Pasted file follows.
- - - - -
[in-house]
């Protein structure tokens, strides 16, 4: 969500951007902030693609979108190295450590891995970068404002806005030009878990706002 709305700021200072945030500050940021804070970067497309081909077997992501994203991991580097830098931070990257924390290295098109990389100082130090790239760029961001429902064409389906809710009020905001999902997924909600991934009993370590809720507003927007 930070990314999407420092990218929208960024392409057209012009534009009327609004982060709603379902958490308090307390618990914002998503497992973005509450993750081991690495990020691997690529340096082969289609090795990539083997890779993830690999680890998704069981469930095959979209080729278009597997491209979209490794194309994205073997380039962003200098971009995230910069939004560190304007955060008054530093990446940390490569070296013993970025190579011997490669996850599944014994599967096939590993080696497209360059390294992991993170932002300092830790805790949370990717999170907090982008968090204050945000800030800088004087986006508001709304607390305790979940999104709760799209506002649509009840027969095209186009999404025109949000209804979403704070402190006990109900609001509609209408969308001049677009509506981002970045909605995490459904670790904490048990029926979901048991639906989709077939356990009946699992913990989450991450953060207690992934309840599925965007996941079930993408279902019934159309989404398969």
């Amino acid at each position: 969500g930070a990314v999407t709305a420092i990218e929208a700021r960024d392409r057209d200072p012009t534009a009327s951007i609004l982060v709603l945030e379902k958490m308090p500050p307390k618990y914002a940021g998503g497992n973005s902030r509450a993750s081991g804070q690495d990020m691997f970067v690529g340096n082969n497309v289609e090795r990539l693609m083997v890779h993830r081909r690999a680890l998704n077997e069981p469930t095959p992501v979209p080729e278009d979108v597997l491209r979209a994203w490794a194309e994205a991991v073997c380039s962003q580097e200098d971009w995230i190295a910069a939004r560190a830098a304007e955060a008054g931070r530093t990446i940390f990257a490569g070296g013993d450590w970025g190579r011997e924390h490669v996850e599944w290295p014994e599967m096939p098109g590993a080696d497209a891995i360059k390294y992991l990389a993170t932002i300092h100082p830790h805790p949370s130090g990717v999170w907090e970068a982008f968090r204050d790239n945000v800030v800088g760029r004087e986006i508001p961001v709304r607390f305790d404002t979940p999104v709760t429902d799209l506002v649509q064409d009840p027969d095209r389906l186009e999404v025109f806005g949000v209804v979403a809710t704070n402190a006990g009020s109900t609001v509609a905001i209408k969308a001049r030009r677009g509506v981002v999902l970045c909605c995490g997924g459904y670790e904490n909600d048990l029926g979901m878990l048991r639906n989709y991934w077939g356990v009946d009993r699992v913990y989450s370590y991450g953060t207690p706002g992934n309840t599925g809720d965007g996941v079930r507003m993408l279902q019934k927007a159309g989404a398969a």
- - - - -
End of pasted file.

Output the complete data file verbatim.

[in-house]
């Protein structure tokens, strides 16, 4: 969500951007902030693609979108190295450590891995970068404002806005030009878990706002 709305700021200072945030500050940021804070970067497309081909077997992501994203991991580097830098931070990257924390290295098109990389100082130090790239760029961001429902064409389906809710009020905001999902997924909600991934009993370590809720507003927007 930070990314999407420092990218929208960024392409057209012009534009009327609004982060709603379902958490308090307390618990914002998503497992973005509450993750081991690495990020691997690529340096082969289609090795990539083997890779993830690999680890998704069981469930095959979209080729278009597997491209979209490794194309994205073997380039962003200098971009995230910069939004560190304007955060008054530093990446940390490569070296013993970025190579011997490669996850599944014994599967096939590993080696497209360059390294992991993170932002300092830790805790949370990717999170907090982008968090204050945000800030800088004087986006508001709304607390305790979940999104709760799209506002649509009840027969095209186009999404025109949000209804979403704070402190006990109900609001509609209408969308001049677009509506981002970045909605995490459904670790904490048990029926979901048991639906989709077939356990009946699992913990989450991450953060207690992934309840599925965007996941079930993408279902019934159309989404398969």
């Amino acid at each position: 969500g930070a990314v999407t709305a420092i990218e929208a700021r960024d392409r057209d200072p012009t534009a009327s951007i609004l982060v709603l945030e379902k958490m308090p500050p307390k618990y914002a940021g998503g497992n973005s902030r509450a993750s081991g804070q690495d990020m691997f970067v690529g340096n082969n497309v289609e090795r990539l693609m083997v890779h993830r081909r690999a680890l998704n077997e069981p469930t095959p992501v979209p080729e278009d979108v597997l491209r979209a994203w490794a194309e994205a991991v073997c380039s962003q580097e200098d971009w995230i190295a910069a939004r560190a830098a304007e955060a008054g931070r530093t990446i940390f990257a490569g070296g013993d450590w970025g190579r011997e924390h490669v996850e599944w290295p014994e599967m096939p098109g590993a080696d497209a891995i360059k390294y992991l990389a993170t932002i300092h100082p830790h805790p949370s130090g990717v999170w907090e970068a982008f968090r204050d790239n945000v800030v800088g760029r004087e986006i508001p961001v709304r607390f305790d404002t979940p999104v709760t429902d799209l506002v649509q064409d009840p027969d095209r389906l186009e999404v025109f806005g949000v209804v979403a809710t704070n402190a006990g009020s109900t609001v509609a905001i209408k969308a001049r030009r677009g509506v981002v999902l970045c909605c995490g997924g459904y670790e904490n909600d048990l029926g979901m878990l048991r639906n989709y991934w077939g356990v009946d009993r699992v913990y989450s370590y991450g953060t207690p706002g992934n309840t599925g809720d965007g996941v079930r507003m993408l279902q019934k927007a159309g989404a398969a």